Anne Hathaway and Rebel Wilson tussle in ‘The Hustle’
Once upon a time – in 1964, actually – there was a comedy about two con artists competing on the French Riviera. It was called Bedtime Story, and is chiefly remembered today for a number of reasons, one being that it was among Marlon Brando’s few comedies (he played the American con man), and despite not being successful the actor was quoted as saying it was one of the films he most enjoyed making, primarily because his co-star was David Niven (he played the Continental con man), one of the great show-biz raconteurs. The main reason that Bedtime Story is remembered, however, is because its (first) remake, 1988’s Dirty Rotten Scoundrels – which starred Steve Martin and Michael Caine (in which roles should be obvious) – is considered by most to be a remake superior to the original. It certainly received better reviews and was a box-office hit. Had it not been for the financial woes of distributor Orion Pictures, there might well have been a follow-up. (Caine has said as much in his memoirs.)
Some 30 years later, along comes the third go-’round, directed by Chris Addison (a veteran of Veep making his feature debut) and starring Anne Hathaway and Rebel Wilson in the principal roles. The setting, at least, remains the same: Beaumont-sur-Mer. Thus, if nothing else – and, indeed, there isn’t much else – the cast and crew enjoyed a sunny sojourn. They got a free trip; the audience gets the movie. It’s hardly a fair trade-off.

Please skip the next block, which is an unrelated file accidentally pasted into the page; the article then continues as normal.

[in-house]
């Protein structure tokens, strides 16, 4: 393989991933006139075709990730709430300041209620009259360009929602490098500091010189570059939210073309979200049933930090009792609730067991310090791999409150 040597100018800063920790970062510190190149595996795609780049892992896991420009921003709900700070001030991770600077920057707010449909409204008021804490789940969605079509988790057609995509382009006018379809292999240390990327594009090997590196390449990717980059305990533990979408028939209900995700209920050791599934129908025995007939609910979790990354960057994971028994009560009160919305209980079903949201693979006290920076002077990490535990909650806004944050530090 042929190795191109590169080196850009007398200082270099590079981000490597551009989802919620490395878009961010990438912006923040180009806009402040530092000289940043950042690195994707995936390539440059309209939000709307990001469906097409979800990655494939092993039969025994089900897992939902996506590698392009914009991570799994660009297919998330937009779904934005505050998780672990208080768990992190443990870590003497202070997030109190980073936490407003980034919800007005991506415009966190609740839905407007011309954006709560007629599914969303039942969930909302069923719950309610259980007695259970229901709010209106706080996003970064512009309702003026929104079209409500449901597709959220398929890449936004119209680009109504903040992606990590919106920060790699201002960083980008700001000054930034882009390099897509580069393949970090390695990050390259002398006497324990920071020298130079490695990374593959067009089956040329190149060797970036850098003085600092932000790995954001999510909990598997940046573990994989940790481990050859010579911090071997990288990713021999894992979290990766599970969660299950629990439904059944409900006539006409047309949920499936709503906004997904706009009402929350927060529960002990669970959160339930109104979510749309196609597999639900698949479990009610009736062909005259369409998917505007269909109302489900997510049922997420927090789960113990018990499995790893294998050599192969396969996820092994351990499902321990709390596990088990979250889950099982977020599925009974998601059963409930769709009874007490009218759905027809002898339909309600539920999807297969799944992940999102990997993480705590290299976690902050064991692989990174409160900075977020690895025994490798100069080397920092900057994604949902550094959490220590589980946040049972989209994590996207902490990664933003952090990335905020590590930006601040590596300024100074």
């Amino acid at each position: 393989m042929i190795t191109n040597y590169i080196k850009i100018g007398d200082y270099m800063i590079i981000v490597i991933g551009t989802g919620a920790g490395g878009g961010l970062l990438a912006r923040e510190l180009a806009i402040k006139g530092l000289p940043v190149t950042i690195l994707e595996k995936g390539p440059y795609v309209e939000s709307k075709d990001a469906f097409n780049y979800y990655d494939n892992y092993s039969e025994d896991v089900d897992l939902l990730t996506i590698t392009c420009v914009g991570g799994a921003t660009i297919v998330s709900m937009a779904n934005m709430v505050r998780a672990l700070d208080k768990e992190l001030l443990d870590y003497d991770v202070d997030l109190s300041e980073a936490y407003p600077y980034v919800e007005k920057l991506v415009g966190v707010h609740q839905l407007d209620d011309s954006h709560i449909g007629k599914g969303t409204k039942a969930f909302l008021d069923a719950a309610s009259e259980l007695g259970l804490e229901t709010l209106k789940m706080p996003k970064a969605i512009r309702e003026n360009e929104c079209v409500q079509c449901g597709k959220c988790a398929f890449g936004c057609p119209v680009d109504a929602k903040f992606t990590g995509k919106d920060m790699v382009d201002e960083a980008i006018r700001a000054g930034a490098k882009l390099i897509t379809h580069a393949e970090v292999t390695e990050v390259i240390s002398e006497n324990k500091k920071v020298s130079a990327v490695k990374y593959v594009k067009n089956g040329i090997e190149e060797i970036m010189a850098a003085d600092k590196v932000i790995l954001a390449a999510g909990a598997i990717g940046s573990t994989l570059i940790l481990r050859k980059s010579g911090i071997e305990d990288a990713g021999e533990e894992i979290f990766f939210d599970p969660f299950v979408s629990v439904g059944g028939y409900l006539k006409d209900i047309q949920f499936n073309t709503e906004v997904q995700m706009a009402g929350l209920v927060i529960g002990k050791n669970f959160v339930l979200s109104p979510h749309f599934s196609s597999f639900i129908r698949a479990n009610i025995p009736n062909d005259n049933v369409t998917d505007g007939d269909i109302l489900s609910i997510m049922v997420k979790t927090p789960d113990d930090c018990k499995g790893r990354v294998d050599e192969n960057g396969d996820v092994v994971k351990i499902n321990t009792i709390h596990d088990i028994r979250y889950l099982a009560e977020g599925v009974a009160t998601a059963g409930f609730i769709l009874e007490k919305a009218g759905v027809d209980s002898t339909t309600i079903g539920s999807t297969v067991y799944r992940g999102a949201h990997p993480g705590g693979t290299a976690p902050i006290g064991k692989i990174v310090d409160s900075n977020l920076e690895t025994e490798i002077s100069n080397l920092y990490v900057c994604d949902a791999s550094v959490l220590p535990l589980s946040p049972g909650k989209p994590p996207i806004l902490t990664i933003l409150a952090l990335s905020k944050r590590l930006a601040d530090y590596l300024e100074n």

The screenplay is credited by Stanley Shapiro and Paul Henning (who wrote Bedtime Story) and executive producer Dale Launer (who adapted their script for Dirty Rotten Scoundrels), with the new addition being Jac Schaeffer (Captain Marvel). The storyline adheres to its predecessors with one notable and fatal exception: It’s not funny. Making the con artists women may be a novelty, but it’s this forgettable film’s only one.
If Dirty Rotten Scoundrels surpassed Bedtime Story, The Hustle is a giant step back. Here is a quintessential example of an inferior remake, and there’s the palpable sense that Hathaway and Wilson are merely coasting. The former gets to wear a variety of designer outfits and indulge in a variety of accents (English, German); the latter, also one of the film’s producers, gets to wear a variety of shirts with ostensibly funny quotes and to indulge in her patented brand of brash slapstick, which is starting to wear thin, if it hasn’t already.
Alex Sharp plays the bumbling American tech innovator whom both ladies set their sights on, in a competition to see which one gets to stay in Beaumont-sur-Mer, but there’s not much suspense or much surprise in how it all turns out. Indeed, there’s not much at all to The Hustle, although it may qualify as a bedtime story in its own right because it’s such a snooze.
See Mark Burger’s reviews of current movies on Burgervideo.com. © 2019, Mark Burger.